Six60 Interview

Six60 Interview

Six60 is everybody’s favourite New Zealand roots band. Born and bred right here in Dunedin, the whanau-loving, roots-remembering bunch of bros have recently been enjoying some international success, with audiences in the US and UK reportedly finding them “amazing,” “awesome,” and “incredible” (sources to be verified). Let’s just hope the band doesn’t forget where it came from.

Critic recently caught up with Six60 over the phone. Here’s what they had to say.

So you’re in New York at the moment, have you just played a gig there?
No, we just did South by South West down in Austin, Texas, and are in New York for a couple days having a bit of time off. Then we’re heading over to Toronto, and then back here for a show.

How do you guys feel you were received at SXSW?
Oh, it was amazing (x2). We did nine shows over the course of four days, and it was awesome man ... everyone who saw us was really into what we were doing and loved the energy of the live show. They felt a lot of things we’ve been searching for as songwriters, you know? That sort of electronic-rock-full-of-soul sort of stuff we’re going for really works. It was refreshing to hear, it’s amazing the amount of praise we get here.

Yeah, how do you find your music is digested and appreciated internationally compared to locally? I always thought a big part of Six60’s brand was that very, uh, “Kiwi” thing, I wasn’t sure people outside of NZ would get it.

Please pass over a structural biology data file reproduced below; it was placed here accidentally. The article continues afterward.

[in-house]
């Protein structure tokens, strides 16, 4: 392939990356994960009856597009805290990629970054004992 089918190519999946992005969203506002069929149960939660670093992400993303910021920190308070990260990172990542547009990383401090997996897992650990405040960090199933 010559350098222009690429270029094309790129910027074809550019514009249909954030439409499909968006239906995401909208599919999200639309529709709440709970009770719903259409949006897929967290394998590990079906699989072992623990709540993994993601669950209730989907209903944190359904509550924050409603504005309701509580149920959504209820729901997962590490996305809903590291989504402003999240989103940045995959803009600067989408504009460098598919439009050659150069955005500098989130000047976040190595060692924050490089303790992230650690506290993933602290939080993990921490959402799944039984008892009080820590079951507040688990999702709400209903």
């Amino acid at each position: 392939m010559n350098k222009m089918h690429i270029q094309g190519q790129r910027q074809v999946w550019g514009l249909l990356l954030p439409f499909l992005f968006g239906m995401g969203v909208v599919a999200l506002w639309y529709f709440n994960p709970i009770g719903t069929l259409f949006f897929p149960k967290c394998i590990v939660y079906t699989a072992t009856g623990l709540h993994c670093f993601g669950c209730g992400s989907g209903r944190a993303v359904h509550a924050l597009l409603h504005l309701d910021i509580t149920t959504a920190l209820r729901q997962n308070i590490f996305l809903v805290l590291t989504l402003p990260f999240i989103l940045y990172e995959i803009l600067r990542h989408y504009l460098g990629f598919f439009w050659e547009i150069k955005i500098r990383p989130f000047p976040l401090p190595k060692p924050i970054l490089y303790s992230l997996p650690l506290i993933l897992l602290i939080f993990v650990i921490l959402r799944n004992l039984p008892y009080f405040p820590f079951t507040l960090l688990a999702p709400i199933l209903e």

Well if you LISTEN TO THE ALBUM, there are only a few songs we give the Kiwi vibe to. I think that’s why it’s been received so well over here, the range of stuff we do is ... has been ... uh ... really well received.

On your official website your music is described as “as dynamic, versatile and unexpected as your backstory.” I was wondering what about a backstory could be called “unexpected” and “versatile”?
“Unexpected” because we all have different musical backgrounds, and that’s what we incorporate into all of our music. Some of us have hip-hop backgrounds, some of us rock, some of us punk. It’s the combining of all of those genres at any time during a song or during the album that makes our music “unexpected” ... I guess that’s the best way to answer that.

That mix of genres is described quite colourfully on your Wikipedia page as “a blend of soul, rock, dubstep and drum ‘n’ bass, extended singer-songwriter ja-”

Who wrote this? Was this a really big fan or did you guys write this yourself?